Chimney Hill resident Ron Kubara got close up and personal with a helicopter spraying gypsy moths in Surrey on Wednesday morning. The spraying of Foray 48B

Gypsy moth spraying begins

Helicopters take to the air as pest targeted in Cloverdale and parts of Surrey and Delta.

Residents of Cloverdale and parts of Surrey and Delta are being reminded that the first round of aerial spraying to combat the Gypsy moth began today.

Wednesday is the first of four consecutive days of spraying planned (April 15 to 18) for the target area – more than 4,500 hectares around 64 Avenue and 176 Street in Surrey, and 204 hectares between Highways 10, 99 and 91 in Delta.

Spraying will continue Thursday, Friday and Saturday, between 5:20 and 7:30 a.m., weather permitting.

People living immediately next to the treatment area may hear a low-flying helicopter as turns around and re-aligns.

The area is being treated with Foray 48B to eradicate the introduced moth.

Organic farms treated with the product will not lose their certification, the Ministry of Forests said Tuesday in an announcement.

Poor weather or wind may force ministry officials to postpone the treatments to the next suitable morning.

There are two more sets of treatments to take place. Due to the early spring, staff hope to complete all spraying by mid-May.

The targeted areas include most of Cloverdale, from the Langley border between Highway 10 and 80 Avenue, and extending as far west as 144 Street, taking in Sullivan and eastern Panorama Ridge.

An additional 26-hectare ground spray will also be done on a rural property due south of the 172 Street and 56 Avenue intersection.

Foray 48B contains the bacteria Btk and kills caterpillars after they ingest it but doesn’t harm humans, mammals, birds, fish, plants, reptiles, amphibians or other insects.

It’s approved for use on organic farms.

The moth is an introduced pest species. The caterpillars feast on tree leaves and can damage forests, farms, and orchards.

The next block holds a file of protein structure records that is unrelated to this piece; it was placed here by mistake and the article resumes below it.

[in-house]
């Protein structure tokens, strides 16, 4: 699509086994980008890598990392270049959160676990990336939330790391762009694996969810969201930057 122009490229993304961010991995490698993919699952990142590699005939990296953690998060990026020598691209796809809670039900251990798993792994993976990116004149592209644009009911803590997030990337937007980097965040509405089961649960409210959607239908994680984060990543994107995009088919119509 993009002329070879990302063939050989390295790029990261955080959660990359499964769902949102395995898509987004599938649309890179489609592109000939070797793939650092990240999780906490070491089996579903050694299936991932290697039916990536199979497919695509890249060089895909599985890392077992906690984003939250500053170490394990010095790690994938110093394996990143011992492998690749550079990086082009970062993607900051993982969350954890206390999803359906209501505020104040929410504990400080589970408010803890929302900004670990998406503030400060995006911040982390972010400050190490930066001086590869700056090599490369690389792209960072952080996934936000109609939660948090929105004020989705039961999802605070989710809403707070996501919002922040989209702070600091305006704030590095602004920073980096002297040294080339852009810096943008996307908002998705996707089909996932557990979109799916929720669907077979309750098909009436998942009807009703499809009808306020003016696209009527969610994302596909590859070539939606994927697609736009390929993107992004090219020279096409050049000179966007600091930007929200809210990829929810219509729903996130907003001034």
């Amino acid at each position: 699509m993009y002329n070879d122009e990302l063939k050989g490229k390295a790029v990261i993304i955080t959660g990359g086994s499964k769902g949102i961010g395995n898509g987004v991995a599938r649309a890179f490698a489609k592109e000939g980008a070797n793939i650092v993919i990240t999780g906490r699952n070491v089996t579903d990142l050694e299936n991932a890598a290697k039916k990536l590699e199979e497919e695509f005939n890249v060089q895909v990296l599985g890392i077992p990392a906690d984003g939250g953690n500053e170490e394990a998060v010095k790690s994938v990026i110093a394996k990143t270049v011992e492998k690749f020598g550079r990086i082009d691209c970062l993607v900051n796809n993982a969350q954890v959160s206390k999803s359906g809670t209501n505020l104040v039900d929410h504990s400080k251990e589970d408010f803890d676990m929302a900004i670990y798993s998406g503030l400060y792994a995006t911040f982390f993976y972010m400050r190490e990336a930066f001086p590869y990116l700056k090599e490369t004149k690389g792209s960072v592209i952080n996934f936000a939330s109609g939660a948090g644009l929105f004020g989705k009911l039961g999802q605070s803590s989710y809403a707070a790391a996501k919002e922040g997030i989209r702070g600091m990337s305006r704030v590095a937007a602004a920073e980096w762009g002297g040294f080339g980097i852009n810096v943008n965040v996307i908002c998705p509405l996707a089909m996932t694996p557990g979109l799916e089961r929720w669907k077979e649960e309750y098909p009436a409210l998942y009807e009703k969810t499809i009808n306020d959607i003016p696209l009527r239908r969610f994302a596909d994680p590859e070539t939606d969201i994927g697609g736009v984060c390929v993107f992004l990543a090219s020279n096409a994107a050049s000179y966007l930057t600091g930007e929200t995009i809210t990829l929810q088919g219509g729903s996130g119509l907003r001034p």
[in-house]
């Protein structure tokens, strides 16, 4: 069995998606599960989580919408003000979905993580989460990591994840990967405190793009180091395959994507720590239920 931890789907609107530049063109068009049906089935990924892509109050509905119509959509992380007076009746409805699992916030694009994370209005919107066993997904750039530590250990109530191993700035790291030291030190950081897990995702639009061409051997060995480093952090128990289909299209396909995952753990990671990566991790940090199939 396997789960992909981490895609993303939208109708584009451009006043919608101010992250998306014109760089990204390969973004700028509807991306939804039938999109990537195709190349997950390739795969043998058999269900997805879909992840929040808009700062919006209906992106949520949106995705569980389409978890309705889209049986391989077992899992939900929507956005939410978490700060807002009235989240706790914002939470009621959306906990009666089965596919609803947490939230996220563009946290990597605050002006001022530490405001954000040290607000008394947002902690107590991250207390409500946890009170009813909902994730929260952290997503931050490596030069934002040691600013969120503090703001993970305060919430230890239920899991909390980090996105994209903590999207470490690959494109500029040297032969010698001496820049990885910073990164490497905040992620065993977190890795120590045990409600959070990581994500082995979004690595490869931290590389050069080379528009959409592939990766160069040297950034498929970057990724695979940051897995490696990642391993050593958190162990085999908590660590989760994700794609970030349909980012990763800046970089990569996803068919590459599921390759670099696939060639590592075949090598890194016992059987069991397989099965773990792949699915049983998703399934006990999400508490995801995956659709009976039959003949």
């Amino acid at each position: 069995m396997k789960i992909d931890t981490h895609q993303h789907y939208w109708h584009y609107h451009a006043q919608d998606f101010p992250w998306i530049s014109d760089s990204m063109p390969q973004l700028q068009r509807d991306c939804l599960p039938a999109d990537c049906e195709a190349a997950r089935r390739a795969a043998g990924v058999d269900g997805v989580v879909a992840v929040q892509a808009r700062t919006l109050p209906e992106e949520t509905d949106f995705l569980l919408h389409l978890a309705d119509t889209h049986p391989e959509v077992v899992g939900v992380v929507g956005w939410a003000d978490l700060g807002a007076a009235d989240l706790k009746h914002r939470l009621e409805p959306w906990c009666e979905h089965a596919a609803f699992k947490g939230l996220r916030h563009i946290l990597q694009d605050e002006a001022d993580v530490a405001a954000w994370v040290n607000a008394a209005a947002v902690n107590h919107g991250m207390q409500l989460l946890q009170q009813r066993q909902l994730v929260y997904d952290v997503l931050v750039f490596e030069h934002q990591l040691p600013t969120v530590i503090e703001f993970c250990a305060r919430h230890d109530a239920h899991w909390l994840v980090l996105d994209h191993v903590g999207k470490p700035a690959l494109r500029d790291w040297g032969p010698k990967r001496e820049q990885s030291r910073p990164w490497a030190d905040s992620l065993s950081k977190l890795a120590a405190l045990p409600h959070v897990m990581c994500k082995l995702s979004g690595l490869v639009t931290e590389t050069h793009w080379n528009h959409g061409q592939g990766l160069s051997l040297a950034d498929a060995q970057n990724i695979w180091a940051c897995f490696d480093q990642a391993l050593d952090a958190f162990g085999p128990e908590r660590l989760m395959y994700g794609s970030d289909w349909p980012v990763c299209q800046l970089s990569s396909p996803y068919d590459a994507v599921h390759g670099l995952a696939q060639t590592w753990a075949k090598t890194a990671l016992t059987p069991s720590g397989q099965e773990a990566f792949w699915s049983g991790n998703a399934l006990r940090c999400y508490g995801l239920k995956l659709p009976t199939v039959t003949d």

Nearly 200 male European gypsy moths were caught in pheromone traps last summer in Cloverdale on trees along 64 Avenue.

If left untreated, the destructive moth could spread to new areas of the province by hitching a ride on vehicles, containers, trains, port terminals and B.C. Ferries.

For up-to-date schedule information, call 1-866-917-5999 or visit www.gov.bc.ca/gypsymoth.

 

Just Posted

Lost a ring? This White Rock man will find it for you

Chris Turner founded The Ring Finders, an international directory of metal detector hobbyists

PHOTOS: Family Day celebrated at Historic Stewart Farm

Youngsters participate in some old fashioned fun

Clayton’s little neighbourhood libraries are open for business

’Take a book, leave a book’ initiative aims to bring Clayton residents closer together

Trudeau’s principal secretary, Gerald Butts, resigns amid SNC-Lavalin furor

Butts categorically denies the accusation that he or anyone else in the PMO improperly pressured former attorney general Jody Wilson-Raybould

VIDEO: Winterhawks end Giants winning streak at seven

Playing on home ice, Vancouver’s G-Men fell 5-3 during a Family Day game against Portland.

Aaron Pritchett and George Canyon to headline Gone Country concert in Cloverdale this summer

‘Early bird tickets on sale via Twins Cancer Fundraising website

Poverty coalition has high hopes for B.C. poverty reduction strategy

Funding allocation expected to be released with 2019 budget

‘How did we get here?’: B.C. mom of transplant recipient worries about measles outbreaks

Addison, 7, cannot get a live vaccine because she has a heart transplant

NDP Leader Jagmeet Singh calls for public inquiry over SNC-Lavalin questions

Vancouver member of Parliament Jody Wilson-Raybould resigned from cabinet last week

Canadian airlines waiting for guidance from Ottawa over X gender option

Major U.S. airlines said they will change their process so passengers can identify themselves along non-binary lines

UPDATE: Plane flips over at Pitt Meadows airport

The pilot and lone occupant exited the aircraft on his own and uninjured.

Moose Hide campaign takes message to Canadian schools

Campaign launches new K-12 education platform

Most Read